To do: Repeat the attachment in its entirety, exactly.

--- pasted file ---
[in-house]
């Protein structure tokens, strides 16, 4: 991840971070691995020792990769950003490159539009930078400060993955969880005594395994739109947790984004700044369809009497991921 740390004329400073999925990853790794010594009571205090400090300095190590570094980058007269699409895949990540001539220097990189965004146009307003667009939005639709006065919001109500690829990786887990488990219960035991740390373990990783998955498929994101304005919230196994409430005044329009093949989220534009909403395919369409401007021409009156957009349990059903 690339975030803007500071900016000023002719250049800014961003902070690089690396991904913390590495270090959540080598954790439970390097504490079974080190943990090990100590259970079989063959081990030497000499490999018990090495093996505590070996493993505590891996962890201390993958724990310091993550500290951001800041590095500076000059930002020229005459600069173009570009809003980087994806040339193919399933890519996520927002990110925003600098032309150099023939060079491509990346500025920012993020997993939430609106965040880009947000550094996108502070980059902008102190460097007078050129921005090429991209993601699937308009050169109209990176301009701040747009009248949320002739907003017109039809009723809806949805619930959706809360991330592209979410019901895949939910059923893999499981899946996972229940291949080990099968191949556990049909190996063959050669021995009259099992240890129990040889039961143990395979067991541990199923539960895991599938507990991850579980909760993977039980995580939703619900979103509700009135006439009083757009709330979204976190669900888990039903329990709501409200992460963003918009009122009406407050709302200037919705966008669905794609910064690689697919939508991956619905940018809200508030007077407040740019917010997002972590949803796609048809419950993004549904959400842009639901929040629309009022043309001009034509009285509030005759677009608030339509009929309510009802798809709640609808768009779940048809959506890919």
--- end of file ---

[in-house]
């Protein structure tokens, strides 16, 4: 991840971070691995020792990769950003490159539009930078400060993955969880005594395994739109947790984004700044369809009497991921 740390004329400073999925990853790794010594009571205090400090300095190590570094980058007269699409895949990540001539220097990189965004146009307003667009939005639709006065919001109500690829990786887990488990219960035991740390373990990783998955498929994101304005919230196994409430005044329009093949989220534009909403395919369409401007021409009156957009349990059903 690339975030803007500071900016000023002719250049800014961003902070690089690396991904913390590495270090959540080598954790439970390097504490079974080190943990090990100590259970079989063959081990030497000499490999018990090495093996505590070996493993505590891996962890201390993958724990310091993550500290951001800041590095500076000059930002020229005459600069173009570009809003980087994806040339193919399933890519996520927002990110925003600098032309150099023939060079491509990346500025920012993020997993939430609106965040880009947000550094996108502070980059902008102190460097007078050129921005090429991209993601699937308009050169109209990176301009701040747009009248949320002739907003017109039809009723809806949805619930959706809360991330592209979410019901895949939910059923893999499981899946996972229940291949080990099968191949556990049909190996063959050669021995009259099992240890129990040889039961143990395979067991541990199923539960895991599938507990991850579980909760993977039980995580939703619900979103509700009135006439009083757009709330979204976190669900888990039903329990709501409200992460963003918009009122009406407050709302200037919705966008669905794609910064690689697919939508991956619905940018809200508030007077407040740019917010997002972590949803796609048809419950993004549904959400842009639901929040629309009022043309001009034509009285509030005759677009608030339509009929309510009802798809709640609808768009779940048809959506890919």